Every Wednesday morning – while most people are still sleeping – Boston’s Harvard Stadium is buzzing with hundreds of happy, hugging people ready to get to work.
It may be 5:30 AM, and it may be cold, raining, dark, or damp, but these people show up for what they know will be the toughest workout of their week: running up and down the stadium stairs until either their lungs or legs decide they can’t keep moving.
Welcome to November Project Boston, where Emily Saul and her two fellow co-leaders conduct free workouts for anyone who decides to “just show up,” as the group’s motto goes.
The stadium climbing workouts are notoriously unrelenting, Saul says. The stairs never get shorter, and there are always 31 of them on the way up. But people keep showing up – and they’re getting faster, fitter, and a whole lot tougher along the way.
If you’ve ever looked at a flight of stairs and thought, “I bet if I run up and down those a bunch of times, it’ll really help my marathon training,” you’re probably right – but here’s what Saul says you should know before you go.
Who should add stair climbing workouts to their training?
Emily Saul: If you’re training for, say, a marathon, use stairs as a strength and endurance-based element. You don’t necessarily need to do more than one stair workout per week, but if you’re training for trail races, you may want to do them more often since trail races often include a significant amount of hiking or elevation gain. When I was training for the Boston Marathon in 2015 and 2016, I included weekly stair workouts in my training, and I played around with them.
ES: We’ve created a few different Harvard Stadium workouts at November Project so we can add a bit of variety to what we’re doing. One workout involves racing the person next to you and sprinting up the stairs as fast as you can. You race three to six times, and then you rest for a few minutes. Something like that mimics a track workout or interval work, as opposed to doing slower, steady stair repeats.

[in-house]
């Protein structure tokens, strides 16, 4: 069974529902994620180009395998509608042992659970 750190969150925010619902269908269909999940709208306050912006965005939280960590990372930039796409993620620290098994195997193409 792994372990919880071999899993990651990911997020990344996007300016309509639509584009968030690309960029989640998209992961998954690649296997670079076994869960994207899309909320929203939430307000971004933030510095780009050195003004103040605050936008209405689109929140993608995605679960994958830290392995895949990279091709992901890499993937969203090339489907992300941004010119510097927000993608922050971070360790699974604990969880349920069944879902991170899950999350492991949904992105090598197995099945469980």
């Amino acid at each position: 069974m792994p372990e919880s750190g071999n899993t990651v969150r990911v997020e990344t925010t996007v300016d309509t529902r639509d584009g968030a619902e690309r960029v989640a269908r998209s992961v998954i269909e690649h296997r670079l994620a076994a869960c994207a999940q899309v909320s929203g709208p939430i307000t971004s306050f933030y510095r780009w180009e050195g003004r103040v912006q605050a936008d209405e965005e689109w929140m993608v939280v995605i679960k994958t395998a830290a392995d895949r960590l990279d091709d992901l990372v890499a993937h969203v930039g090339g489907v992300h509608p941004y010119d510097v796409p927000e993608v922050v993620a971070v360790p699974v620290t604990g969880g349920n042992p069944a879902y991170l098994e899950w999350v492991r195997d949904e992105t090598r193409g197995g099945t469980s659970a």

When you’re running these stairs, what does it actually feel like?
ES: I distinctly remember the first time I ran the stadium. I had to stop and catch my breath after every section, and I didn’t know how to find my rhythm. It’s very similar to when you start to do longer distances when running. If you’ve only ever run to your car in the rain or had to sprint a block after a bus, trying to go run miles on end feels a little hard or scary. You have to find your rhythm and pace in order to do things in an endurance-based way. People tend to go out too fast and feel like their heart and lungs are going to explode. It’s scary when you can’t catch your breath! And stairs are relentless, because they don’t get shorter. Most people feel like the stairs actually get taller as they go. But they don’t, FYI!
What can people expect to feel after a stair workout?
ES: If you’re able to stick with it and sustain your movement through an entire workout, your legs will get tired. You’ll probably feel the fatigue mostly in your quads – I call it the “Stadium Shake.” At a certain point, your legs are just like, “We’re done!” And they start to shake uncontrollably. It might happen while you’re still moving, or it may be at the end of the workout when you try to hug or high five someone. You’ll also probably feel it in your calves afterward.